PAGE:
11.09.2010

Booking It Update: November


I started my November book, Amusing Ourselves to Death, in mid-October while spending evening after evening at a job site where hubby was working on electrical stuff. I was cruising through it, until I hit a brick wall - another book that stole my attention, and after that, a hubby who needed actual hands-on help (not just a wife in a camp chair with her nose in a book). So when I realized yesterday that the November Booking It report date was upon us, I realized I could either hurry up and finish the thing or put off writing a review until December. I just couldn't put it off - so last night I curled up with my book and a blanket and today I'm sharing my thoughts about... 

Amusing Ourselves to Death: Public Discourse in the Age of Show Business

Amusing Ourselves to Death: Public Discourse in the Age of Show Business by Neil Postman. My copy of the book was required reading for an English class during my sophomore year of college. That was ten years ago, just before the elections of 2000 - a lot has changed, not only since the book was originally written in 1985, but since I read it in 2000. One thing I noticed was how the world changed post-9/11. When Postman writes of the news media making sure nothing ever knocks their composure so the audience is always assured that all is well, I kept mentally replaying the shocked faces of our news anchors when they realized a second plane hit the Trade Center or when they sat there with mouths wide open as the towers fell. I'm no defender of the media, but it was one aspect of the book that stood out to me - the post-9/11 world is a different place. 

I, who am not a believer in marking up books by underlining or writing notes in the margins (the Bible is my exception for this self-made rule), have spent the last month writing and underlining all over this book! There were already some marks from college, but this time I was able to read it all and really think about it in the context of what I know now, rather than looking at it as a "how do I include this in my exam paper" experience. Just like the post-9/11 world is a different place, I am a different - and I hope, better informed - person than I was ten years ago when this was a class assigned reading. It made a difference in what I walked away with after this reading.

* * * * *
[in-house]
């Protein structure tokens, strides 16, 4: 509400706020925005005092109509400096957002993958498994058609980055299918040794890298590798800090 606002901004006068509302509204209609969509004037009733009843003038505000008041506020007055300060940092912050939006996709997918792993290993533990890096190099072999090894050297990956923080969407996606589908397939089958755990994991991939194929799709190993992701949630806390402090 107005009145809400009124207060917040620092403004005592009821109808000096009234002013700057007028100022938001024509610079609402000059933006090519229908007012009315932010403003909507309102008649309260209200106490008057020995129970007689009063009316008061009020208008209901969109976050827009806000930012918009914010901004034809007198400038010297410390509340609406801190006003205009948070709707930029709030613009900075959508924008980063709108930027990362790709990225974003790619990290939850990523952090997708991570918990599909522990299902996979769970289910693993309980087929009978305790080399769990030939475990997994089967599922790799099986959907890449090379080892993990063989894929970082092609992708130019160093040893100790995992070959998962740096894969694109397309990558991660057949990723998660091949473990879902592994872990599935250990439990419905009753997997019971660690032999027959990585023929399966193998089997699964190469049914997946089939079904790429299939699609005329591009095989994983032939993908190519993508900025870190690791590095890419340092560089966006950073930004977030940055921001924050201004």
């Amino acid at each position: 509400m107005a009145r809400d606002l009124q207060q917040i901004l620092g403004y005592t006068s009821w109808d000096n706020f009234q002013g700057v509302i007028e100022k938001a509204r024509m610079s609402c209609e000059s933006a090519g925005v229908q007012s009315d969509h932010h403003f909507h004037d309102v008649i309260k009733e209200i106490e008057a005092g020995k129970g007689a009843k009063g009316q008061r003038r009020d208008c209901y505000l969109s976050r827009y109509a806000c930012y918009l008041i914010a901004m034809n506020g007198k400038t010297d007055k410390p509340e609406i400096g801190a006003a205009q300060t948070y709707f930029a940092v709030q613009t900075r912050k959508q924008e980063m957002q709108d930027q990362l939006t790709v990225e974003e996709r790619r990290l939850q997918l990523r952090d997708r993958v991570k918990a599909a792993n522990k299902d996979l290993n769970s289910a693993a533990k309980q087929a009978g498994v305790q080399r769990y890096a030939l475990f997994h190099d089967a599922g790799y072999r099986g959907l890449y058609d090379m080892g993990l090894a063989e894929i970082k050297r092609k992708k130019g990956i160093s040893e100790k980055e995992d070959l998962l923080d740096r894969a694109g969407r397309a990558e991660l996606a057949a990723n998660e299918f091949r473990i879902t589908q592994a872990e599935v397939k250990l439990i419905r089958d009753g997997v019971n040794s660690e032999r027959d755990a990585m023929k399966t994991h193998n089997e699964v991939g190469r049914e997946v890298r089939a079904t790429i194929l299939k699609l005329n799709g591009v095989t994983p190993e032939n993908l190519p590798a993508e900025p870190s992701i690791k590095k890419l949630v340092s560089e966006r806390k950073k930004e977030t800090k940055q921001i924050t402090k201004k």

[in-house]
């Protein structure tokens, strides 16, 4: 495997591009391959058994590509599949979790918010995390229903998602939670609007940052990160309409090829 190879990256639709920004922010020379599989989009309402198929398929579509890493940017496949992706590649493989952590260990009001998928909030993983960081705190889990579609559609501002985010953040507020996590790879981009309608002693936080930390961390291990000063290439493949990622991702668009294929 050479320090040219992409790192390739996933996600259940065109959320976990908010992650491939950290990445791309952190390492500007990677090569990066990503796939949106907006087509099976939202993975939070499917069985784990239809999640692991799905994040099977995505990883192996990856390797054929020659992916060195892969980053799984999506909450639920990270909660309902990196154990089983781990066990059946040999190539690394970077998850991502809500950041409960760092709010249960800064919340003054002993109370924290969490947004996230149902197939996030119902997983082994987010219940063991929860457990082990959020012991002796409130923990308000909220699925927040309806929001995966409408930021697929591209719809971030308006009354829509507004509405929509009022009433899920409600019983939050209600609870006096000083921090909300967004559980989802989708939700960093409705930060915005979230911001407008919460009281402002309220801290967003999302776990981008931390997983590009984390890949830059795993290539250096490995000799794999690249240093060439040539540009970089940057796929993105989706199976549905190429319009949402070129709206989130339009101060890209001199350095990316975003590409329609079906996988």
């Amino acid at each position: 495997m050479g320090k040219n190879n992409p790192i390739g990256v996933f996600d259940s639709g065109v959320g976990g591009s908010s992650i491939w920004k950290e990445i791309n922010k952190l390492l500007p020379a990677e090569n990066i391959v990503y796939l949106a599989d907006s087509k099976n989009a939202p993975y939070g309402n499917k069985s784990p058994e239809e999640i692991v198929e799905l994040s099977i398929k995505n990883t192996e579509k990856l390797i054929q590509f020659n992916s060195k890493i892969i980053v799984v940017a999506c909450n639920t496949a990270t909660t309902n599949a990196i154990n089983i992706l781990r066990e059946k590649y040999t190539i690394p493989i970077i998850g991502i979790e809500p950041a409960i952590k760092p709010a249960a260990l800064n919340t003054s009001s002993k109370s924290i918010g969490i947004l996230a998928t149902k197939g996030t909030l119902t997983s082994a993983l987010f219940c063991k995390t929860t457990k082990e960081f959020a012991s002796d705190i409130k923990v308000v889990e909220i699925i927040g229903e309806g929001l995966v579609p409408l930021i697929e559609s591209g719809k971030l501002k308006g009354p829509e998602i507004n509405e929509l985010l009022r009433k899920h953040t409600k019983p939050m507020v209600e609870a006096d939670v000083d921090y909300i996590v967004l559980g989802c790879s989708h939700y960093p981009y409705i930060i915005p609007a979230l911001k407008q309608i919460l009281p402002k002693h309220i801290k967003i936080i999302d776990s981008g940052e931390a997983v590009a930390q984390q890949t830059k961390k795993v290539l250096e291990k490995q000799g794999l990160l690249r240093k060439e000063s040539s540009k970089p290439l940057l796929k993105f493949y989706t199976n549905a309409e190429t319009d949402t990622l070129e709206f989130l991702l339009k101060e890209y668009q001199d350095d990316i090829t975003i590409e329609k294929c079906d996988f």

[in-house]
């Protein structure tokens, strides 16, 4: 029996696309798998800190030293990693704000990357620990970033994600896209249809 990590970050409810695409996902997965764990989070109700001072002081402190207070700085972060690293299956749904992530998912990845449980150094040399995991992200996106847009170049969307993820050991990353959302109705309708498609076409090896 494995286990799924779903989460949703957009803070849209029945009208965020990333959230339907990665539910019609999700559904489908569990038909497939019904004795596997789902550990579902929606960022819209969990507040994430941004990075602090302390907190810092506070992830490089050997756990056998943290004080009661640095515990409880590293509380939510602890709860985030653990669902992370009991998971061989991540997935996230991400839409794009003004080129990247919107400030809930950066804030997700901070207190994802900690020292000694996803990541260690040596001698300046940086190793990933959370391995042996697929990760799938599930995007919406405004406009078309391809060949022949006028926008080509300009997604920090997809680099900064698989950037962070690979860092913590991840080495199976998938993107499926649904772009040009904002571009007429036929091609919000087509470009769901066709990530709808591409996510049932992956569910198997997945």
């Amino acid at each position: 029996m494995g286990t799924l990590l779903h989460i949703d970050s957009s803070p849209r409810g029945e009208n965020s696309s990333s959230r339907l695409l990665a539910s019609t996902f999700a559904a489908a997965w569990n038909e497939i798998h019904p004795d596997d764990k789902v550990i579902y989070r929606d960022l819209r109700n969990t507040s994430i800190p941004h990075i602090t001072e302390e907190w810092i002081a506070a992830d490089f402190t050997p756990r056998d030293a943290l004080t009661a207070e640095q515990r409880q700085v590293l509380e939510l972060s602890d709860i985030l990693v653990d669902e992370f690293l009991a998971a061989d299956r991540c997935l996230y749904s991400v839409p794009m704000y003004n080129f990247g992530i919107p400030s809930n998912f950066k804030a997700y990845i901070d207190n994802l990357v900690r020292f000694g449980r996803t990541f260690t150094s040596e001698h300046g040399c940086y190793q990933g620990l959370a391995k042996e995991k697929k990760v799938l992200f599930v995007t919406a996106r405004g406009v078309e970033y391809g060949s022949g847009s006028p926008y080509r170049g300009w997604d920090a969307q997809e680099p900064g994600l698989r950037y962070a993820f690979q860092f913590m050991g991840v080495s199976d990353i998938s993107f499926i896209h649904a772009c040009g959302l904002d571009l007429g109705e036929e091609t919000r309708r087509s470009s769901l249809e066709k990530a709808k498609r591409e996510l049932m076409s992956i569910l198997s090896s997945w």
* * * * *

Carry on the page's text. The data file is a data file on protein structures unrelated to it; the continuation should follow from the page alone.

Because I think Postman can write better than I can, I want to share a few quotes with you from his book - I highly encourage you to read it for yourself! Keep in mind that this was written in 1985 - one year after the world held it's breath through 1984 and wondered if Orwell was going to be right. Postman's premise for Amusing is that Aldous Huxley hit closer to the truth in Brave New World, than Orwell did in writing 1984. But on to the quotes...(if it's in bold, it's something that really caught my eye)

"In Mumford's great book Technics and Civilization, he shows how, beginning in the fourteenth century, the clock made us into time-keepers, and then time-savers, and now time-servers. In the process, we have learned irreverence toward the sun and the seasons, for in a world made up of seconds and minutes, the authority of nature is superseded. Indeed, as Mumford points out, with the invention of the clock, Eternity ceased to serve as the measure and focus of human events. And thus, though few would have imagined the connection, the inexorable ticking of the clock may have had more to do with the weakening of God's supremacy than all the treatises produced by the philosophers of the Enlightenment; that is to say, the clock introduced a new form of conversation between man and God, in which God appears to have been the loser. Perhaps Moses should have included another Commandment: Thou shalt not make mechanical representations of time." (Pgs. 11, 12)